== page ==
Jim Cramer's show has been shown to be fundamentally misleading. He makes wild assumptions and studies have shown following his picks would lead to losing money. It would be like Julia Child saying you should put your Thanksgiving turkey in the microwave for two hours wrapped in tin foil. Granted the topics aren't really comparable. You're the one who compared them though.

    Reply

  • necrosis

    necrosis

    March 10, 2015, 6:29 am

    Well, you'd think so. The democrats though represent a fairly diverse group of interests. From "Teamsters to Transvestites", they say.

    And frankly without the moderate/conservative democrats from Purple or Reddish states that were suffering a fair amount of "Bush Fatigue", I doubt democrats would have the leads that they do have.

    So, the calculation comes down to this: Do the democrats ram through something quickly (because they can), or try to build intra-democrat, bi-partisan and populist support? To do the former in a year when their lead is certainly made up of the anti-Bush vote as much or more than the pro-progressive agenda pretty much guarantees them that the next couple of elections may be losers.

    Besides, Michael Moore rhetoric-aside: they aren't going to really lose progressives. Who would the progressives vote for, Republicans?

    Reply

  • leevs11

    leevs11

    March 10, 2015, 6:40 pm

    An average day looks like this:

    Breakfast - 2 hard boiled eggs, 1/2 cup berries (frozen are cheaper), 1/4 cup plain organic yogurt, 1 banana.

    Lunch - Salad with spinach, at least 1-2 cups of assorted veggies, can of tuna/salmon, with some olive oil and balsamic vinegar.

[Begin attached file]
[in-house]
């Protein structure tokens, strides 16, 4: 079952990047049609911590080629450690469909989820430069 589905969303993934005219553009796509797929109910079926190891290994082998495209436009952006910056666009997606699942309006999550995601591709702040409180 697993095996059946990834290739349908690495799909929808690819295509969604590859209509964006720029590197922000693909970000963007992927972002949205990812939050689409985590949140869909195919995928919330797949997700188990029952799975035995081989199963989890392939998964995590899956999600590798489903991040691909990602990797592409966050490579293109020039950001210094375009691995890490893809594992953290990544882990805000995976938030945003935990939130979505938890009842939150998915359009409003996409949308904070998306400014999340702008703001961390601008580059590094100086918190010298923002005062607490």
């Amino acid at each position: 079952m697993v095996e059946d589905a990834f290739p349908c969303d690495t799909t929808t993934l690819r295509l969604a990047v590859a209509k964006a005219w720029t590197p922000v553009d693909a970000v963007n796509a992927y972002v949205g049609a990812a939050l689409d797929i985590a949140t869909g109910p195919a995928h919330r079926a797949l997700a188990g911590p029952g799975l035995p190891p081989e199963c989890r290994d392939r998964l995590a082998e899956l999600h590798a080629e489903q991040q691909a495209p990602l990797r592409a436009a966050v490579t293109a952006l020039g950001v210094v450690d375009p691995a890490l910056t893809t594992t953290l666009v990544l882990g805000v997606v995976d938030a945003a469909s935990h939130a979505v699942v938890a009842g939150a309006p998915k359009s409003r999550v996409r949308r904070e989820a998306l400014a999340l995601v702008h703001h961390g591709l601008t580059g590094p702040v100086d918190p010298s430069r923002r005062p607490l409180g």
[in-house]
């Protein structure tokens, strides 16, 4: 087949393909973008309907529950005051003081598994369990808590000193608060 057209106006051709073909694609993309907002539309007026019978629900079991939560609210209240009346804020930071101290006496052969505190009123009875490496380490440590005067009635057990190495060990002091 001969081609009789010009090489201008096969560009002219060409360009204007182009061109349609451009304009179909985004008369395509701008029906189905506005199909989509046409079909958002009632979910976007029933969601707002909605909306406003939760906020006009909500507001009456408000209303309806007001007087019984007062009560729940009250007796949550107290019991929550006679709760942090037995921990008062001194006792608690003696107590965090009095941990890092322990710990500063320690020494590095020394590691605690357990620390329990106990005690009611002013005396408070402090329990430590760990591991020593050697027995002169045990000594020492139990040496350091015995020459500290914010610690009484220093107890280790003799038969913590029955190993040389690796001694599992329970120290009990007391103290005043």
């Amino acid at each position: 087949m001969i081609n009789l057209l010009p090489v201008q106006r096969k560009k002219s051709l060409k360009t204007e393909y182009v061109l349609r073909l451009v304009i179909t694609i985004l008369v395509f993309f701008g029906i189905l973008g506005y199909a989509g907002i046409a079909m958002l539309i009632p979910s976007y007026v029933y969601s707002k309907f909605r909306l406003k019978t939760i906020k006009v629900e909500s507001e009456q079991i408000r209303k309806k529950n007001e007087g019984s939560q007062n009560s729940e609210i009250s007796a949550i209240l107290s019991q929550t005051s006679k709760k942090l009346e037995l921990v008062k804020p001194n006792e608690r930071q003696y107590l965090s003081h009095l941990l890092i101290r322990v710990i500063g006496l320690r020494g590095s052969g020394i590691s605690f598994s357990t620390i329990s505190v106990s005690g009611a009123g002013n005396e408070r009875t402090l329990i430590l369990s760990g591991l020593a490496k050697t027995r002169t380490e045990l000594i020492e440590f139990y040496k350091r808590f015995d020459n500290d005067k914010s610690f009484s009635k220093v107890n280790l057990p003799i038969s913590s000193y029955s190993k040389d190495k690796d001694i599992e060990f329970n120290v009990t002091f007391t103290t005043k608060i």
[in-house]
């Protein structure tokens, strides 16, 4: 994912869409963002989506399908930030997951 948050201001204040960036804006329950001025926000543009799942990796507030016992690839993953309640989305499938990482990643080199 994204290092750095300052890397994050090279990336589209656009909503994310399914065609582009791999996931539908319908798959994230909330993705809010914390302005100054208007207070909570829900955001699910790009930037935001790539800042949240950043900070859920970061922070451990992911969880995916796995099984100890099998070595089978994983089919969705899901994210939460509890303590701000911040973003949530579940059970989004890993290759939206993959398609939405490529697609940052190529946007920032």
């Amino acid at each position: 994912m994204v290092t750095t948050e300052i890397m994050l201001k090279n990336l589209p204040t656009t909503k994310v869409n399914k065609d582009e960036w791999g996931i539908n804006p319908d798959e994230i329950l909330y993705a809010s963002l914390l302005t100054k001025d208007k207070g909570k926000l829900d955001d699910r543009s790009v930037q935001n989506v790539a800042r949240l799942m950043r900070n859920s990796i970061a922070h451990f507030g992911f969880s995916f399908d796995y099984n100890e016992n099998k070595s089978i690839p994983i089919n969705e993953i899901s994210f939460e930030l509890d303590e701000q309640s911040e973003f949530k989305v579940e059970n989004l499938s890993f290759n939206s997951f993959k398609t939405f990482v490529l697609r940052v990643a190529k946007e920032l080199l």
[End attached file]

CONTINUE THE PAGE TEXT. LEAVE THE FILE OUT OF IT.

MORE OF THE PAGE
Dinner - Any type of good meat. Chicken breast, pork chop, steak, salmon are all good. Then fill the rest of your plate with veggies or salad. Usually I cover the meat in olive oil and seasonings then grill. (or george foreman in the winter)

    Snacks - I have an apple and a handful or two of almonds.

    Try this kind of thing and I bet you'll see a difference. Just focus on most of your food from veggies and good meats. No carbs, no sugar, no processed garbage.

    Reply

  • bitcloud

    bitcloud

    March 11, 2015, 7:36 am

    Thanks for your response. I understand that these are complex programs, but "breaking down the romantic period mathematically" <> "experiencing a human life rich with emotion, insight and inquiry, and expressing a single sliver of it through composition".

    Music is a language. It's easy for us mislead ourselves into thinking that these compositions are coherent. They sound good, and thats a great start, but just because *we* can't tell that "fromais rouge bagette" isn't a legitimate french sentence, doesn't mean that it's enough to write AI that emulates it.

    No amount of being "steeped in the discipline" changes the fact that music, and compositional phrasing has evolved as an expression of human emotion. I mentioned in another reply that I can't write a dramatic piece and tell you it's an ode to sunshine and lollypops. You understand the language before I speak it to you. The same applies to AI. Robots don't (yet) have the culture or the life experience to compete against *real* music.